Work Human 2017 Recap

Posted June 7, 2017 in Latest News & Insights, Leadership, Networking

Last week, I spent 4 days in hot and sunny Phoenix, Arizona checking out Globoforce’s WorkHuman conference. Billed as ‘the only HR Conference you should attend’, I was excited to check out the line up and see what new ideas I could bring back. Here is my top 10 list of takeaways from some of the sessions I was able to sit in on and the people I met:

  1. Managers make shitty career coaches – one of my favourite presentations was by Lee Burbage of the Motley Fool. He shared how the Fool has put in place 16 coaches who employees can go and have career conversations with directly (vs. trying to do it with their direct reporting manager). For years, I’ve struggled with the idea that a manager can have a neutral conversation with a direct report about their career paths. There’s just too much of an agenda involved for managers to be neutral. At the Motley Fool, employees can choose who they want to have the coaching conversation with and then the coach shares the results with the talent team. Burbage shared a great ‘real life’ example of an employee who wanted to quit to become a personal trainer but transitioned, instead, to head up their wellness initiatives.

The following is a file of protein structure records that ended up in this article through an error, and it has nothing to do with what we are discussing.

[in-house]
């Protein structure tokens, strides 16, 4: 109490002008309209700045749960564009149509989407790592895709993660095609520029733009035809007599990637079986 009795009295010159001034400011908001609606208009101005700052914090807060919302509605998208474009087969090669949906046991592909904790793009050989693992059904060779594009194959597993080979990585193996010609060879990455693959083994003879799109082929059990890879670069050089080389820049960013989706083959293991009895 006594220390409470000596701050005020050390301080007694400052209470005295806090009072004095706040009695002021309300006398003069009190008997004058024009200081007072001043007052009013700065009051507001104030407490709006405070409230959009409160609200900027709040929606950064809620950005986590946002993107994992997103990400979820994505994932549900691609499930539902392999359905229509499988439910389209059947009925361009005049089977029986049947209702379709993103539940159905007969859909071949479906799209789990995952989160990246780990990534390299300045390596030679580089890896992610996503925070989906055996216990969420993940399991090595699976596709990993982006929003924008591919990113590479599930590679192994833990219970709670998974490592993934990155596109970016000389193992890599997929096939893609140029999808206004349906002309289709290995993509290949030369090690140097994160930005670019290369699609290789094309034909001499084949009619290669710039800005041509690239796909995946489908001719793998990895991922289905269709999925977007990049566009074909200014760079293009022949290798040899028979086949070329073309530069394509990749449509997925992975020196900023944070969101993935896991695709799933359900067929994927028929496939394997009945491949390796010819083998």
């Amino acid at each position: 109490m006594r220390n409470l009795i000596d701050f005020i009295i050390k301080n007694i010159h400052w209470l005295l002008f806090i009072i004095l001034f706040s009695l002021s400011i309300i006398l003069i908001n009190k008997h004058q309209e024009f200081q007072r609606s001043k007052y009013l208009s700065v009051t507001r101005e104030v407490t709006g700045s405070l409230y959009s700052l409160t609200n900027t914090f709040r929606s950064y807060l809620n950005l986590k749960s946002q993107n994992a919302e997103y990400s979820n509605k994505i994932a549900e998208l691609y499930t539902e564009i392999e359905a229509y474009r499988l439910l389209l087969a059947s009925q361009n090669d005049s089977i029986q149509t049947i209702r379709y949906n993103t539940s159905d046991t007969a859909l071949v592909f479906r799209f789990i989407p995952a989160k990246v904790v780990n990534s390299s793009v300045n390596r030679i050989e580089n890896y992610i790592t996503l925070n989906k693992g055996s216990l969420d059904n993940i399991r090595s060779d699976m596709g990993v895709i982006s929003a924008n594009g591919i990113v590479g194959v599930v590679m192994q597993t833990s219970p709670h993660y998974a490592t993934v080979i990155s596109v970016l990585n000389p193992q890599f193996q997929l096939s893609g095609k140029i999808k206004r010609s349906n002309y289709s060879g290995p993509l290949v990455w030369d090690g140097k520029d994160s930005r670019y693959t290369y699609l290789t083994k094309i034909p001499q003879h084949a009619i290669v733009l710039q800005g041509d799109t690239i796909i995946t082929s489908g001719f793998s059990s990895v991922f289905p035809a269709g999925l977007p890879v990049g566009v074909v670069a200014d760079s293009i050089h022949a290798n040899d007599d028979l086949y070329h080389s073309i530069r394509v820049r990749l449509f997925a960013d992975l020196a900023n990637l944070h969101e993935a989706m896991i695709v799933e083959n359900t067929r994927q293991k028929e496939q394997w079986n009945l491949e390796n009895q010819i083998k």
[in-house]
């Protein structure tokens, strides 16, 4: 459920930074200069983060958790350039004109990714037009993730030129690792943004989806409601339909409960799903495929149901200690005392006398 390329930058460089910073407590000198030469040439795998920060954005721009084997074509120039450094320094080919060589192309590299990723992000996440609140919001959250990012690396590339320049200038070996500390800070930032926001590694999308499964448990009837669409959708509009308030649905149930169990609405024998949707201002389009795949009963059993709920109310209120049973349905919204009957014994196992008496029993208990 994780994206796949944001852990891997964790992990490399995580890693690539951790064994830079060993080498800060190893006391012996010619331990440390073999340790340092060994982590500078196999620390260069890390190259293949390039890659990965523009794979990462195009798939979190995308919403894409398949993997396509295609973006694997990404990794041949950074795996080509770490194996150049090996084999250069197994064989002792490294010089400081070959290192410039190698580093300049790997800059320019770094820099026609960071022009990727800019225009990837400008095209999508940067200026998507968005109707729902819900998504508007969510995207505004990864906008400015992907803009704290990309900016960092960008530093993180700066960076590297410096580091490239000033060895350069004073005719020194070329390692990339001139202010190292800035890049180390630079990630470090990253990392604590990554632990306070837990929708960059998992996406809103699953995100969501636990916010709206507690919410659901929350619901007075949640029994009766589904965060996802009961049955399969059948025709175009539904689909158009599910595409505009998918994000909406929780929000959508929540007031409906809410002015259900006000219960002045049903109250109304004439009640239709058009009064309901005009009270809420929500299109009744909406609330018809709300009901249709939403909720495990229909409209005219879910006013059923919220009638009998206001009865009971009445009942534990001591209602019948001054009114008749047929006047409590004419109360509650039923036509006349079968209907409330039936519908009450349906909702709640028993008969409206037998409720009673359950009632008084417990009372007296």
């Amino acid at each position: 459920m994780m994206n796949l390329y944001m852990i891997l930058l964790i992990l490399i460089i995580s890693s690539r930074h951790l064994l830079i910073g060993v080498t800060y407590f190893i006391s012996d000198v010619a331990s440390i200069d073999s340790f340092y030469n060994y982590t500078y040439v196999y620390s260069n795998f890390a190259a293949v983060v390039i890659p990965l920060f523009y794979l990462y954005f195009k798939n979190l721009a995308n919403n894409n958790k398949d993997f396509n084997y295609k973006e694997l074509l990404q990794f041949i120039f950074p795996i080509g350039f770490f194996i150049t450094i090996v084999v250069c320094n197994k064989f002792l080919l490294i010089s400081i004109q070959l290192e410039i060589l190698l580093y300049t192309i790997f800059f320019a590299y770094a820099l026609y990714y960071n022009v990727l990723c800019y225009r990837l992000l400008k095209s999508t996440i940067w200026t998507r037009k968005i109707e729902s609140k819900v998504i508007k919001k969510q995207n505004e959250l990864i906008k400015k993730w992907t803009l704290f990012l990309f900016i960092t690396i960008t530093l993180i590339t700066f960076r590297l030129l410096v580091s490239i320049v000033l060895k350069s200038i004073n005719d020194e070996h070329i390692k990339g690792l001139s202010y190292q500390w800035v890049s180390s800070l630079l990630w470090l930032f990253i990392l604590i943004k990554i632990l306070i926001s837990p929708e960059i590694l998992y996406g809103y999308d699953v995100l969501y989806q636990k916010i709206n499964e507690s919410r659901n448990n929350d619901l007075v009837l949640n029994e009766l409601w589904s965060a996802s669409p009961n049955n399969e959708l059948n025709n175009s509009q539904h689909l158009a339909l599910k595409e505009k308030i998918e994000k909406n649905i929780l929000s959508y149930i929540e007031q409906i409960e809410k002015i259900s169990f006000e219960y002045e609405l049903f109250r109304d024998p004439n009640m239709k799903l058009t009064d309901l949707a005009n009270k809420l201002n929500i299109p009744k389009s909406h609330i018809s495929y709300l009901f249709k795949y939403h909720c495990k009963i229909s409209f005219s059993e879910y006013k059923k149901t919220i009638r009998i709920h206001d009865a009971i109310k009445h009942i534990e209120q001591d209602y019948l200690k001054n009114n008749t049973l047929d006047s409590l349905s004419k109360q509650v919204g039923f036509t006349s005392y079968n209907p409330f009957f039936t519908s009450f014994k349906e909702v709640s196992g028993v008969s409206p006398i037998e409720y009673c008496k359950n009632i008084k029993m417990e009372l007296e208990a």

2. Brainstorming is insaneSusan Cain, author of the great book Quiet, shared how most people think up better ideas on their own vs. in a group. She suggested that, instead of pulling everyone into a room, try having people do something thinking alone beforehand and then circulate ideas. Great way to make sure all ideas get heard in addition to encouraging some individual insights. I bumped into Susan as she was leaving the hotel the next day and she is absolutely lovely in person and it was fun to be able to thank her in person for her great work.
  3. Mindfulness is a hot topic – I can’t share with you anything that happened in the mindfulness sessions because they were filled to capacity. So, the big takeaway I took from that is that people are really, really stressed out and that mindfulness is poised to become the next biggest wave trend in corporate America. (We’ve been on the mindfulness wagon since 2012 at the Roundtable, so love to see it go more mainstream).
  4. Make the unfamiliar familiarAdam Grant, author of the Originals, got me thinking about all kinds of ways to bring more originality to work. He talked about the fact that new ideas are often too unfamiliar which is why they get rejected. Instead, draw a parallel to something that’s already in the market place. He used an example of an eyewear company that wanted to sell prescription glasses online. They pitched it as the Zappos (an online shoe provider) of eyewear. Zappos was a big success, so people could make the leap.